Twenty-megawatt wind turbines are feasible, according to a new report from the European Union-funded UpWind project and published at the European Wind Energy Association (EWEA) 2011 conference in Brussels.
The UpWind project explored the design limits of upscaling wind turbines to 20 MW and found that they would have rotor diameters of around 200 meters, compared to some 120 meters on today's 5 MW turbines.
Such turbines could be a solution for expanding Europe's offshore wind energy capacity, providing several times more electricity at lower costs than today's turbines. EWEA forecasts that wind energy will meet 26% to 34% of Europe's electricity demand power by 2030, with almost as much electricity coming from offshore turbines as from those onshore.
Twenty-megawatt machines could be a cost-efficient way of reaching these levels of production. However, according to the UpWind report, the 20 MW turbine requires a new, innovative and tailored design to make it work.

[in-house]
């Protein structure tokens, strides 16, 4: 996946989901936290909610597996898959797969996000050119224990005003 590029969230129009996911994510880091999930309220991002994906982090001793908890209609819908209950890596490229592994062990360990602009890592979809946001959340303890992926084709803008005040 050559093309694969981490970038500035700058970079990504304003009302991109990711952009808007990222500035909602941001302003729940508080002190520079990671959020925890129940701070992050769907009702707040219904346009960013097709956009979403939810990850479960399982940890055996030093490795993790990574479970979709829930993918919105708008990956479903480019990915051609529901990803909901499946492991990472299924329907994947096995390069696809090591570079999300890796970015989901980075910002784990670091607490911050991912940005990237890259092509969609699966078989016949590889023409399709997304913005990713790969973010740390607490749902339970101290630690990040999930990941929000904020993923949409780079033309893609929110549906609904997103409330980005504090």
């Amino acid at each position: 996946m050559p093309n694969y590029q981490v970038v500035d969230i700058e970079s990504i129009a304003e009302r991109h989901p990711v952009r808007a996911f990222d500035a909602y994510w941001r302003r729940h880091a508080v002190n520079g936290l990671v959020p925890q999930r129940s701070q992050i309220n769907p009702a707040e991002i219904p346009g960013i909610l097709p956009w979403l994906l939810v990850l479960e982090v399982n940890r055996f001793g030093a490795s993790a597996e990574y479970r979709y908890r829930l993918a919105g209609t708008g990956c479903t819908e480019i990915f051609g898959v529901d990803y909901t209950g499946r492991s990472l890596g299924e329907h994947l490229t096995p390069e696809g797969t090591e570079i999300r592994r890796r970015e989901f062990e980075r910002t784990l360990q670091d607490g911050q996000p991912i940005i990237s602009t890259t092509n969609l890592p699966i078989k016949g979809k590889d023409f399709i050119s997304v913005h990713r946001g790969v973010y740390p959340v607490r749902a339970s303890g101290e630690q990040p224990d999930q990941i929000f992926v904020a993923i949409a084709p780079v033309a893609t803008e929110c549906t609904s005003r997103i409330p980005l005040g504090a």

‘UpWind found that making a 20 MW machine is not as simple as just upscaling today's 5 MW turbines,’ says Jos Beurskens of the Netherlands' Energy Research Centre (ECN), who led the project along with UpWind coordinator Peter Hjuler Jensen from the Danish Technical University Risoe DTU.
Beurskens believes that 20 MW turbines could be in operation by 2020 but that significant research is still needed. For example, fatigue loads on blades would have to be lowered in order to build longer and lighter blades. This can be achieved by doing the following:
– Fore-bending blades and using more flexible materials could lower fatigue loads by 10%;
– Using individual blade control could lower fatigue loads by 20% to 30%; and
– Putting the blade in two sections, allowing each to be controlled separately, could lower fatigue loads by 15%. It also makes it easier to transport the blade.
SOURCE: European Wind Energy Association